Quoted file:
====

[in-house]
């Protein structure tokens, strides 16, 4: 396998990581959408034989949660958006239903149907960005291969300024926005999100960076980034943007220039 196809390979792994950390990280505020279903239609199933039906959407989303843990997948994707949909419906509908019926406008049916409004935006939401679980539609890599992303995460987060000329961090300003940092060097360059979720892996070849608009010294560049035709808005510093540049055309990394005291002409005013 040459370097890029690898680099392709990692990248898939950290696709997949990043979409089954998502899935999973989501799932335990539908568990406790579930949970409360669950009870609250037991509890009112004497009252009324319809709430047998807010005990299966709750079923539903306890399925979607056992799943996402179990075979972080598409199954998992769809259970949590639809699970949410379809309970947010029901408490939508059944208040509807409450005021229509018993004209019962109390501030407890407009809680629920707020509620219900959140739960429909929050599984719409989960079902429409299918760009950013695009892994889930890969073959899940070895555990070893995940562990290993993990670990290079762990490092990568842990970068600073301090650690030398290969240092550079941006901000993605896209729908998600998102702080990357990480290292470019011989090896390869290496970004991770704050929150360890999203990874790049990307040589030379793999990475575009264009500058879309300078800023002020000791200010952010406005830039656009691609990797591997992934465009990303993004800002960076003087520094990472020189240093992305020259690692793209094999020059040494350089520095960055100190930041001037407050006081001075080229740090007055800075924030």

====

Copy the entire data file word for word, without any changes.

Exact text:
[in-house]
């Protein structure tokens, strides 16, 4: 396998990581959408034989949660958006239903149907960005291969300024926005999100960076980034943007220039 196809390979792994950390990280505020279903239609199933039906959407989303843990997948994707949909419906509908019926406008049916409004935006939401679980539609890599992303995460987060000329961090300003940092060097360059979720892996070849608009010294560049035709808005510093540049055309990394005291002409005013 040459370097890029690898680099392709990692990248898939950290696709997949990043979409089954998502899935999973989501799932335990539908568990406790579930949970409360669950009870609250037991509890009112004497009252009324319809709430047998807010005990299966709750079923539903306890399925979607056992799943996402179990075979972080598409199954998992769809259970949590639809699970949410379809309970947010029901408490939508059944208040509807409450005021229509018993004209019962109390501030407890407009809680629920707020509620219900959140739960429909929050599984719409989960079902429409299918760009950013695009892994889930890969073959899940070895555990070893995940562990290993993990670990290079762990490092990568842990970068600073301090650690030398290969240092550079941006901000993605896209729908998600998102702080990357990480290292470019011989090896390869290496970004991770704050929150360890999203990874790049990307040589030379793999990475575009264009500058879309300078800023002020000791200010952010406005830039656009691609990797591997992934465009990303993004800002960076003087520094990472020189240093992305020259690692793209094999020059040494350089520095960055100190930041001037407050006081001075080229740090007055800075924030």